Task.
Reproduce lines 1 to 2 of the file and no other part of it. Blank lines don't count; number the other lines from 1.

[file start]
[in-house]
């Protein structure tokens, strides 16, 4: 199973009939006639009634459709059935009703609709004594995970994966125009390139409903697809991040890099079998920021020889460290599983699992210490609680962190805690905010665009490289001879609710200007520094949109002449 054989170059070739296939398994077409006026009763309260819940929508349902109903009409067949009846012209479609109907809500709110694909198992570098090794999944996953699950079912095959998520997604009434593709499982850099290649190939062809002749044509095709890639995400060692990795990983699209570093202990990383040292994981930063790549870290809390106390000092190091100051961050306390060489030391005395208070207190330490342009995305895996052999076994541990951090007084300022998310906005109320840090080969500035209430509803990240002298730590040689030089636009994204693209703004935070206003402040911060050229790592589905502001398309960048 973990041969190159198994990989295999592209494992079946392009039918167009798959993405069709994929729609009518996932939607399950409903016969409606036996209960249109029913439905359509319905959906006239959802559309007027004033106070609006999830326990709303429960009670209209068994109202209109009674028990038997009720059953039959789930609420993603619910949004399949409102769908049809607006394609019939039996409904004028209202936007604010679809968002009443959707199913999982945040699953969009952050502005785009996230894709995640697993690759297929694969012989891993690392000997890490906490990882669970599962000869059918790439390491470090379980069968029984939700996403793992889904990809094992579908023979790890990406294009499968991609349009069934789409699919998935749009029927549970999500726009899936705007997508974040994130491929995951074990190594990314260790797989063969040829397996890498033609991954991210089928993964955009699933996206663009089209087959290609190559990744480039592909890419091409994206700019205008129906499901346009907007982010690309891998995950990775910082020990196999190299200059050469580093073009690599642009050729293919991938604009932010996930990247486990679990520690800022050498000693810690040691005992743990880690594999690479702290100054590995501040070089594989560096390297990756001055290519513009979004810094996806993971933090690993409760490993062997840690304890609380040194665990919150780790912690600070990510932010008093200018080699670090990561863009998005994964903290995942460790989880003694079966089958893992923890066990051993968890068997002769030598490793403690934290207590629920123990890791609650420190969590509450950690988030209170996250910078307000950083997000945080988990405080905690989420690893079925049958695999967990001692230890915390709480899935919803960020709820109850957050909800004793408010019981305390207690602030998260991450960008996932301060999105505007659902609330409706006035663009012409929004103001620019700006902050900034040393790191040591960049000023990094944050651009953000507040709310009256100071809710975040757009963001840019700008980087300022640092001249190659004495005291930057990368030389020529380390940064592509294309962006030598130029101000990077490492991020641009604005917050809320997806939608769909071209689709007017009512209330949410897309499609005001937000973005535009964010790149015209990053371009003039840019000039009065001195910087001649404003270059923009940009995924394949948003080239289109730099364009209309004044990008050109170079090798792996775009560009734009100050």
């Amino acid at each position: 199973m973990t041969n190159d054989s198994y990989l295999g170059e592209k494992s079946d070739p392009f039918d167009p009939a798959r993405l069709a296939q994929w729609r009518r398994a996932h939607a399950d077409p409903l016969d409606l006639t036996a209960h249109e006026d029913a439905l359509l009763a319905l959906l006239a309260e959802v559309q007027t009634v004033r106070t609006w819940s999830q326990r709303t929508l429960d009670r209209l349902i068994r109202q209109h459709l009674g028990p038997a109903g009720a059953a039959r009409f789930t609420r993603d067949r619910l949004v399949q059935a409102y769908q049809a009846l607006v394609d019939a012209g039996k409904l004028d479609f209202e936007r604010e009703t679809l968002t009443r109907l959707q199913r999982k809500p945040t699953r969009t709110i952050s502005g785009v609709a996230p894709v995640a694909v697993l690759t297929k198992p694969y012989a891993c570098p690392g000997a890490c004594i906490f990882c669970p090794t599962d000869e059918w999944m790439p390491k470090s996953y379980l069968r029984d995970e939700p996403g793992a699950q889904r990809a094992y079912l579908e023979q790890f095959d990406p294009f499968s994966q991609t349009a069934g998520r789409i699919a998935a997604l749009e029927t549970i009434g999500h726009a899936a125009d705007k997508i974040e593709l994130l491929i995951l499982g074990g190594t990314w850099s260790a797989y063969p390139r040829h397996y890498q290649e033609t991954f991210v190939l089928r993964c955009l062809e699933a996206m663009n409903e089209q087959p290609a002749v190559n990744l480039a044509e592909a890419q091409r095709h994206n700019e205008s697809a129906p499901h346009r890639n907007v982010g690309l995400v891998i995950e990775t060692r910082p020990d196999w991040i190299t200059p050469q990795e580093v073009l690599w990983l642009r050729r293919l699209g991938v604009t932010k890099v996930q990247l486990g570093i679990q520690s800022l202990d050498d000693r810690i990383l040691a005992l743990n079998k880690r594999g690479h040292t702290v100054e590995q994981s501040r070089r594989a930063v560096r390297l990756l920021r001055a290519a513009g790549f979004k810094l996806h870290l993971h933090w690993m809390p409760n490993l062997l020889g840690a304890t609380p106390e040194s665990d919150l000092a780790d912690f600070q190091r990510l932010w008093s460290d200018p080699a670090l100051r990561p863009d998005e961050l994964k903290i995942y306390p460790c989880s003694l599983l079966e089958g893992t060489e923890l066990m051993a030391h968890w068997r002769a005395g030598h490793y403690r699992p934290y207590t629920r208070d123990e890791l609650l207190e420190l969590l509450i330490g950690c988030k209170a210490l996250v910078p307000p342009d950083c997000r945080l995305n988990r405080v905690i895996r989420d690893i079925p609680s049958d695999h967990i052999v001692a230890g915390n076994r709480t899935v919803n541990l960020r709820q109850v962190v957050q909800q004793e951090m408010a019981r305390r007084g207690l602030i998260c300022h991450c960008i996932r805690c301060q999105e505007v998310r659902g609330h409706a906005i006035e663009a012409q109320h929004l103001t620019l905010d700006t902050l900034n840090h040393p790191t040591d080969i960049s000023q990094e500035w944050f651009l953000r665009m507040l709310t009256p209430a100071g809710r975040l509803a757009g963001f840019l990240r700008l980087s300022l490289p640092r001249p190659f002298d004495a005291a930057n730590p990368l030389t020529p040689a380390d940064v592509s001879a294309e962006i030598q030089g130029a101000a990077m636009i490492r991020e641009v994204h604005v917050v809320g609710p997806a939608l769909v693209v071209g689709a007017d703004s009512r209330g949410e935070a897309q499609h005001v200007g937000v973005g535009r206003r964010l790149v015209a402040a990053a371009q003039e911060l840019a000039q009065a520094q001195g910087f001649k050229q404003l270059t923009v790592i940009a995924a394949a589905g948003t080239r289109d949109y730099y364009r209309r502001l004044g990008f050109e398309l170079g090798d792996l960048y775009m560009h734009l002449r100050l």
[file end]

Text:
[in-house]
């Protein structure tokens, strides 16, 4: 199973009939006639009634459709059935009703609709004594995970994966125009390139409903697809991040890099079998920021020889460290599983699992210490609680962190805690905010665009490289001879609710200007520094949109002449 054989170059070739296939398994077409006026009763309260819940929508349902109903009409067949009846012209479609109907809500709110694909198992570098090794999944996953699950079912095959998520997604009434593709499982850099290649190939062809002749044509095709890639995400060692990795990983699209570093202990990383040292994981930063790549870290809390106390000092190091100051961050306390060489030391005395208070207190330490342009995305895996052999076994541990951090007084300022998310906005109320840090080969500035209430509803990240002298730590040689030089636009994204693209703004935070206003402040911060050229790592589905502001398309960048 973990041969190159198994990989295999592209494992079946392009039918167009798959993405069709994929729609009518996932939607399950409903016969409606036996209960249109029913439905359509319905959906006239959802559309007027004033106070609006999830326990709303429960009670209209068994109202209109009674028990038997009720059953039959789930609420993603619910949004399949409102769908049809607006394609019939039996409904004028209202936007604010679809968002009443959707199913999982945040699953969009952050502005785009996230894709995640697993690759297929694969012989891993690392000997890490906490990882669970599962000869059918790439390491470090379980069968029984939700996403793992889904990809094992579908023979790890990406294009499968991609349009069934789409699919998935749009029927549970999500726009899936705007997508974040994130491929995951074990190594990314260790797989063969040829397996890498033609991954991210089928993964955009699933996206663009089209087959290609190559990744480039592909890419091409994206700019205008129906499901346009907007982010690309891998995950990775910082020990196999190299200059050469580093073009690599642009050729293919991938604009932010996930990247486990679990520690800022050498000693810690040691005992743990880690594999690479702290100054590995501040070089594989560096390297990756001055290519513009979004810094996806993971933090690993409760490993062997840690304890609380040194665990919150780790912690600070990510932010008093200018080699670090990561863009998005994964903290995942460790989880003694079966089958893992923890066990051993968890068997002769030598490793403690934290207590629920123990890791609650420190969590509450950690988030209170996250910078307000950083997000945080988990405080905690989420690893079925049958695999967990001692230890915390709480899935919803960020709820109850957050909800004793408010019981305390207690602030998260991450960008996932301060999105505007659902609330409706006035663009012409929004103001620019700006902050900034040393790191040591960049000023990094944050651009953000507040709310009256100071809710975040757009963001840019700008980087300022640092001249190659004495005291930057990368030389020529380390940064592509294309962006030598130029101000990077490492991020641009604005917050809320997806939608769909071209689709007017009512209330949410897309499609005001937000973005535009964010790149015209990053371009003039840019000039009065001195910087001649404003270059923009940009995924394949948003080239289109730099364009209309004044990008050109170079090798792996775009560009734009100050």